Nov 18, 2012, 5:11 PM EDT
ACC commissioner John Swofford looked like he had everything figured out this fall, when he sniped Notre Dame from the Big East. He grabbed the Irish full-time in everything but football and hockey and locked his conference down by instituting a $50 million exit fee.
Fifty million dollars is no pocket change—or so he thought.
With news breaking Friday of Maryland’s possible exit from the ACC, where does the conference go from here. If a fence $50 million high can’t keep programs at home, what will?
CBSSports.com’s Dennis Dodd speculates:
“Unless there is that larger strategy at work here. Unless the age of superconferences really is upon us and the Big Ten is going to lead the way. Why stop at 14, when it can go 16 when it gets a foothold on the East Coast? Does this move eventually pry North Carolina loose?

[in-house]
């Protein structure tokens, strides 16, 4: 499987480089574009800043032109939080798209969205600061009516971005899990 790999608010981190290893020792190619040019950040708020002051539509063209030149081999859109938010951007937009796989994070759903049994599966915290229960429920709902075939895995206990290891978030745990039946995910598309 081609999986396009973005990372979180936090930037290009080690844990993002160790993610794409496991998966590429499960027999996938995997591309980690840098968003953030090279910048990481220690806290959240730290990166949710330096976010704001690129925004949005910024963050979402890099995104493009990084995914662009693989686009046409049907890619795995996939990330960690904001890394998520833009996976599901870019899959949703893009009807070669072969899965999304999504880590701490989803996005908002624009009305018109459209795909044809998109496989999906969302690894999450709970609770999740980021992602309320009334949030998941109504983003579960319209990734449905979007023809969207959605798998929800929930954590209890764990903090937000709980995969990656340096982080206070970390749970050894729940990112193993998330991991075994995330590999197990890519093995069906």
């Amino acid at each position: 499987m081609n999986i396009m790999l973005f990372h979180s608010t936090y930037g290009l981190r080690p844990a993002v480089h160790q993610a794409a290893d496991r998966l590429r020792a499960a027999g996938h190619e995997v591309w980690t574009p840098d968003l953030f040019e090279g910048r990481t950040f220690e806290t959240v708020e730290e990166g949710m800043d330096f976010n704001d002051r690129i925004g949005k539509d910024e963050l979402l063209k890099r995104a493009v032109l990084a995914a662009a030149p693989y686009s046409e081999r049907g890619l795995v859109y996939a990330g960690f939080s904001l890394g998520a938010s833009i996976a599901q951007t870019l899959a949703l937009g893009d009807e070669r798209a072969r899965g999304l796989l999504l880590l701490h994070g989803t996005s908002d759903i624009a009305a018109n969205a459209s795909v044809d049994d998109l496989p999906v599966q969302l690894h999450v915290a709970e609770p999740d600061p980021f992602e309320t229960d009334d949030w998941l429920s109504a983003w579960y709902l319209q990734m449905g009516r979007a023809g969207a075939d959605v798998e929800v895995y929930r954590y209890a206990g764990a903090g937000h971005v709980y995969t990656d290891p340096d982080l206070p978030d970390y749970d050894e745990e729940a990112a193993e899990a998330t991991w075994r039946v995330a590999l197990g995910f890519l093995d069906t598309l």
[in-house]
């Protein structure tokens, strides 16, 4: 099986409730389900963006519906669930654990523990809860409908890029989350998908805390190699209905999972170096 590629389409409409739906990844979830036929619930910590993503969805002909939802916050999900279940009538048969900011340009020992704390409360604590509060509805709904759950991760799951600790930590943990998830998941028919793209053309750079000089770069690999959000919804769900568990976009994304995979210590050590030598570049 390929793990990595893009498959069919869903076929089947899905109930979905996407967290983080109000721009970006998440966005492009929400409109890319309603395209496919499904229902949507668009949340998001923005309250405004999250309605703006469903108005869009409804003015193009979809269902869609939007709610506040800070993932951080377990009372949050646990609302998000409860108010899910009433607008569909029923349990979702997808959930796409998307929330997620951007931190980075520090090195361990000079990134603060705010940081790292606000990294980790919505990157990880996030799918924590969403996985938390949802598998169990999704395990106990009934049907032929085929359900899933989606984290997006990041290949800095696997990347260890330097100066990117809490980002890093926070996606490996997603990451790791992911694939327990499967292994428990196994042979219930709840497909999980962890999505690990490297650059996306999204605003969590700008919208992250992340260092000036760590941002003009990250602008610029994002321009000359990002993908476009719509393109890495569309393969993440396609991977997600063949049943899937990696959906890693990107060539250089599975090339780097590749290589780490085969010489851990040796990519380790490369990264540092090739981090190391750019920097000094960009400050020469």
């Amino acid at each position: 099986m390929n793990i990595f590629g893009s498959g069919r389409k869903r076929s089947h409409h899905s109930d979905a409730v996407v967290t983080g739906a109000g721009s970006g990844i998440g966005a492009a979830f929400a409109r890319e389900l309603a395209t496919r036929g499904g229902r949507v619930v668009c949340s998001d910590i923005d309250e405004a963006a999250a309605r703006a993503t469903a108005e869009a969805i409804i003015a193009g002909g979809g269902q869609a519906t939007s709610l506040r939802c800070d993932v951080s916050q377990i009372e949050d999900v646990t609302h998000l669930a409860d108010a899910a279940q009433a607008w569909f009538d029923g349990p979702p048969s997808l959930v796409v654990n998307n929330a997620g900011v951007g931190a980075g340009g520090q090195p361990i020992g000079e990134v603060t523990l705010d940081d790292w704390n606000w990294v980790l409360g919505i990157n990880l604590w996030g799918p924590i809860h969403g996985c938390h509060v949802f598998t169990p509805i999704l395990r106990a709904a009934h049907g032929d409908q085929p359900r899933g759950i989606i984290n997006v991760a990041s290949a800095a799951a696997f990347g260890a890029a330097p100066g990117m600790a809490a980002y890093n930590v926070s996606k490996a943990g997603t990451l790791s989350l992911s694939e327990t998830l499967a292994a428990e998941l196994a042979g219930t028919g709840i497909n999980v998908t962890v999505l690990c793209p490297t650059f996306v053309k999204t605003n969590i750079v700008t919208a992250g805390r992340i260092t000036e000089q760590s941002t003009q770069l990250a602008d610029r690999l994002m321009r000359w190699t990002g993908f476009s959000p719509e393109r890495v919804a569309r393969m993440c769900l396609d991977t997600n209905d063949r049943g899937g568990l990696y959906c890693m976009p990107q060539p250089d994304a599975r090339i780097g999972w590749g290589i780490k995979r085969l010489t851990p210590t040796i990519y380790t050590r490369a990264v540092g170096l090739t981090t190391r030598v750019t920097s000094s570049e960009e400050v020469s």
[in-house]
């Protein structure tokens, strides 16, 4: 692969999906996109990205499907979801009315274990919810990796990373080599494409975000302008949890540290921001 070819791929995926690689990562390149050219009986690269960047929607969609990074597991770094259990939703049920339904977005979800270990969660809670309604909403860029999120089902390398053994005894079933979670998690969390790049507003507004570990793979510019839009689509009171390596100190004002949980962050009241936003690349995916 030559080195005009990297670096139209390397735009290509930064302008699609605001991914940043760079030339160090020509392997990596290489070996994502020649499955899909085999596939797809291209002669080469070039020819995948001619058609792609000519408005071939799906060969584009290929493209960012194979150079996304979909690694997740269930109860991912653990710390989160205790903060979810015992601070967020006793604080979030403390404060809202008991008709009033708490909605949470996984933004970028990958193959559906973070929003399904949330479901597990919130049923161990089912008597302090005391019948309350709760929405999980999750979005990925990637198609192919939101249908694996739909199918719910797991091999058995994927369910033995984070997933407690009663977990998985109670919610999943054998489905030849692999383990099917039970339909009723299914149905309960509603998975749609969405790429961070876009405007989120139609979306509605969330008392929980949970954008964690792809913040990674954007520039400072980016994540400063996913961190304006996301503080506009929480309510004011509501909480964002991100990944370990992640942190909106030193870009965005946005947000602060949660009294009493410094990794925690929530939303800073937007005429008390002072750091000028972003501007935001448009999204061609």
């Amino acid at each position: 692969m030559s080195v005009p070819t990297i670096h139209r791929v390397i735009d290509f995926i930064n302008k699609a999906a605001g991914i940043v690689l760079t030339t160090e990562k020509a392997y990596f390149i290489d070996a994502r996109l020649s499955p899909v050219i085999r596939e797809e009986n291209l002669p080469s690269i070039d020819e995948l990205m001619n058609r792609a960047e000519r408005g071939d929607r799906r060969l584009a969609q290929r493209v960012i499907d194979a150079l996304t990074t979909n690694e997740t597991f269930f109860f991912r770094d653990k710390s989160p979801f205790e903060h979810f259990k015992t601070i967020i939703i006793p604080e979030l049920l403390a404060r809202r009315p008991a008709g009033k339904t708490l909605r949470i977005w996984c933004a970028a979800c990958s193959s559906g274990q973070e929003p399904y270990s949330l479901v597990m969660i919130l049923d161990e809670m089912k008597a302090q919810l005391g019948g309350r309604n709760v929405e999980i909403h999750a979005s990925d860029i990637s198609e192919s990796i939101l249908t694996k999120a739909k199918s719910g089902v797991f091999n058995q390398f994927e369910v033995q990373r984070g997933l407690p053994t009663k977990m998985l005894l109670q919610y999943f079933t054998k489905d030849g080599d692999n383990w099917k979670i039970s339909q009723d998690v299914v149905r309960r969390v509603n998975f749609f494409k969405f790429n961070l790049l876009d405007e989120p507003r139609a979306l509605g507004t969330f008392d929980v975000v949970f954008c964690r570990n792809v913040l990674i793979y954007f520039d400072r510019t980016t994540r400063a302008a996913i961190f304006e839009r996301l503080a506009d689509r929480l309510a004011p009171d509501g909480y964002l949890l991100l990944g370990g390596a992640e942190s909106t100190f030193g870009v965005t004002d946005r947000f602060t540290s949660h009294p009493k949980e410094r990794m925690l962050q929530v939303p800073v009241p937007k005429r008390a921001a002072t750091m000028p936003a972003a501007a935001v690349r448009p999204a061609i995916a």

And if [Big Ten commissioner] Jim Delany gets his alma mater, we’re talking realignment Armageddon. Then what is an ACC worth to Notre Dame without North Carolina and Maryland?”
Would North Carolina really leave the ACC altogether? There is always the possibility that they take a route similar to Notre Dame, moving to the Big Ten for football and preserving the hoops rivalry with the Blue Devils in the ACC.
Is this the first step toward a move widespread merger between the ACC and Big Ten, where we ultimately have a mega-conference reaching from the Atlantic Ocean to the Midwestern plains?
We already have a Big East that reaches from Providence, R.I., to San Diego, Calif. Nothing seems out of the question now.
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